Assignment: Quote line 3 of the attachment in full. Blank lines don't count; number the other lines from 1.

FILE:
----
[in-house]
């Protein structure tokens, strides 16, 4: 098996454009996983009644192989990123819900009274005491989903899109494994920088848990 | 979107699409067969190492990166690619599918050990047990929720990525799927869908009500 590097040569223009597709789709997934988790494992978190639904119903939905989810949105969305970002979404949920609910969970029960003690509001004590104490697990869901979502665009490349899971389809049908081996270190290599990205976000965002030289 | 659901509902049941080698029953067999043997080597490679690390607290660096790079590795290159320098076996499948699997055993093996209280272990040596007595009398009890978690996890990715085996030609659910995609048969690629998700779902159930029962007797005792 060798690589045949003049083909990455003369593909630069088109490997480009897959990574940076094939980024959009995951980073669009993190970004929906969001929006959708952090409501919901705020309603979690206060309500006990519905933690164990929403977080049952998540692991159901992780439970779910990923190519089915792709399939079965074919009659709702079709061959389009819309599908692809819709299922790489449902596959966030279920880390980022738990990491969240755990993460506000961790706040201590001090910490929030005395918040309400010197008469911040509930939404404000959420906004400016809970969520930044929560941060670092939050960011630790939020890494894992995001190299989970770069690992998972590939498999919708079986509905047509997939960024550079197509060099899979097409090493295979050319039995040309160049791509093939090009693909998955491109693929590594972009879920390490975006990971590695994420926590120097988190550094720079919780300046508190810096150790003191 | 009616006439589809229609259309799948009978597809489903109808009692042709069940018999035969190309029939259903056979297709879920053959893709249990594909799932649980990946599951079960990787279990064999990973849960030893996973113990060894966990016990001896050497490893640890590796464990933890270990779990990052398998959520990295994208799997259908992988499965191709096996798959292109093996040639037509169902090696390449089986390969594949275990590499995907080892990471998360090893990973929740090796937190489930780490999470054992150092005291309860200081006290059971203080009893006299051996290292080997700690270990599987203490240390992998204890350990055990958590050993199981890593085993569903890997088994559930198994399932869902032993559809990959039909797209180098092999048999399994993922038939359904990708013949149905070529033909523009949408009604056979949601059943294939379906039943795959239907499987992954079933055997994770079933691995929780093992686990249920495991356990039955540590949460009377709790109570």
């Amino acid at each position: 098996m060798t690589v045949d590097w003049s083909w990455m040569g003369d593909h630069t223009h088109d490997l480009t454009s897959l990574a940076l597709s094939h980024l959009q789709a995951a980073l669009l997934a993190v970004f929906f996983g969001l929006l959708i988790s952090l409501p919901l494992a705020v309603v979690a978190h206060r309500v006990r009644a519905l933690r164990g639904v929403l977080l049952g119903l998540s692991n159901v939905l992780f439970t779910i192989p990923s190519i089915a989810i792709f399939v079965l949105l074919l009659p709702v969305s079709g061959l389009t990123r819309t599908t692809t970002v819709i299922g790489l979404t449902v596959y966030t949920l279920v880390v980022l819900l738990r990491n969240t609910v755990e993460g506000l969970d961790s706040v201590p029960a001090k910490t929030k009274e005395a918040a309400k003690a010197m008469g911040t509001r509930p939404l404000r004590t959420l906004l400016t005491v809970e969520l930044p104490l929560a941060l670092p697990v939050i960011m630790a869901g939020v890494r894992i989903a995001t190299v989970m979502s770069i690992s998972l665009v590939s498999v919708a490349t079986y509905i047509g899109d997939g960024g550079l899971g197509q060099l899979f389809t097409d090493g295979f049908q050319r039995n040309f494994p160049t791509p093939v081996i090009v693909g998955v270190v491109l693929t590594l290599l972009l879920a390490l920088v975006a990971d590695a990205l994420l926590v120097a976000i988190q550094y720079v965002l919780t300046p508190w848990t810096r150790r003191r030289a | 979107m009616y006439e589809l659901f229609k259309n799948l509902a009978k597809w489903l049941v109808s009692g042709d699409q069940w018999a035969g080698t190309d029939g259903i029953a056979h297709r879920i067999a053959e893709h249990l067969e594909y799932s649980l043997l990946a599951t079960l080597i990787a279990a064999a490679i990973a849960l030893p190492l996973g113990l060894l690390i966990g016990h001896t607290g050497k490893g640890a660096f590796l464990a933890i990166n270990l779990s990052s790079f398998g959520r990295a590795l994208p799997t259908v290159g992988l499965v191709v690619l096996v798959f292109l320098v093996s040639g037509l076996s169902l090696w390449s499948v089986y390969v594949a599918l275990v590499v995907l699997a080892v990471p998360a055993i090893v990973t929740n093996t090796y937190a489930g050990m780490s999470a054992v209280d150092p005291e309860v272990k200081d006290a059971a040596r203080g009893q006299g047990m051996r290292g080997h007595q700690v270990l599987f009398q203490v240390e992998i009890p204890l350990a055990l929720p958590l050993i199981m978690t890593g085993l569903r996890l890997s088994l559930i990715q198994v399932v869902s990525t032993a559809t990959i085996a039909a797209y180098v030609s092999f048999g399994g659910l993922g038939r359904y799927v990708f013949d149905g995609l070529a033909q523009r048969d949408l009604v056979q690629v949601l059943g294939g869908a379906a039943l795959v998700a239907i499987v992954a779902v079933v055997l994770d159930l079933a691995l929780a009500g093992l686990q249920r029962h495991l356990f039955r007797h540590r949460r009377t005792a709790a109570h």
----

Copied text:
């Amino acid at each position: 098996m060798t690589v045949d590097w003049s083909w990455m040569g003369d593909h630069t223009h088109d490997l480009t454009s897959l990574a940076l597709s094939h980024l959009q789709a995951a980073l669009l997934a993190v970004f929906f996983g969001l929006l959708i988790s952090l409501p919901l494992a705020v309603v979690a978190h206060r309500v006990r009644a519905l933690r164990g639904v929403l977080l049952g119903l998540s692991n159901v939905l992780f439970t779910i192989p990923s190519i089915a989810i792709f399939v079965l949105l074919l009659p709702v969305s079709g061959l389009t990123r819309t599908t692809t970002v819709i299922g790489l979404t449902v596959y966030t949920l279920v880390v980022l819900l738990r990491n969240t609910v755990e993460g506000l969970d961790s706040v201590p029960a001090k910490t929030k009274e005395a918040a309400k003690a010197m008469g911040t509001r509930p939404l404000r004590t959420l906004l400016t005491v809970e969520l930044p104490l929560a941060l670092p697990v939050i960011m630790a869901g939020v890494r894992i989903a995001t190299v989970m979502s770069i690992s998972l665009v590939s498999v919708a490349t079986y509905i047509g899109d997939g960024g550079l899971g197509q060099l899979f389809t097409d090493g295979f049908q050319r039995n040309f494994p160049t791509p093939v081996i090009v693909g998955v270190v491109l693929t590594l290599l972009l879920a390490l920088v975006a990971d590695a990205l994420l926590v120097a976000i988190q550094y720079v965002l919780t300046p508190w848990t810096r150790r003191r030289a | 979107m009616y006439e589809l659901f229609k259309n799948l509902a009978k597809w489903l049941v109808s009692g042709d699409q069940w018999a035969g080698t190309d029939g259903i029953a056979h297709r879920i067999a053959e893709h249990l067969e594909y799932s649980l043997l990946a599951t079960l080597i990787a279990a064999a490679i990973a849960l030893p190492l996973g113990l060894l690390i966990g016990h001896t607290g050497k490893g640890a660096f590796l464990a933890i990166n270990l779990s990052s790079f398998g959520r990295a590795l994208p799997t259908v290159g992988l499965v191709v690619l096996v798959f292109l320098v093996s040639g037509l076996s169902l090696w390449s499948v089986y390969v594949a599918l275990v590499v995907l699997a080892v990471p998360a055993i090893v990973t929740n093996t090796y937190a489930g050990m780490s999470a054992v209280d150092p005291e309860v272990k200081d006290a059971a040596r203080g009893q006299g047990m051996r290292g080997h007595q700690v270990l599987f009398q203490v240390e992998i009890p204890l350990a055990l929720p958590l050993i199981m978690t890593g085993l569903r996890l890997s088994l559930i990715q198994v399932v869902s990525t032993a559809t990959i085996a039909a797209y180098v030609s092999f048999g399994g659910l993922g038939r359904y799927v990708f013949d149905g995609l070529a033909q523009r048969d949408l009604v056979q690629v949601l059943g294939g869908a379906a039943l795959v998700a239907i499987v992954a779902v079933v055997l994770d159930l079933a691995l929780a009500g093992l686990q249920r029962h495991l356990f039955r007797h540590r949460r009377t005792a709790a109570h």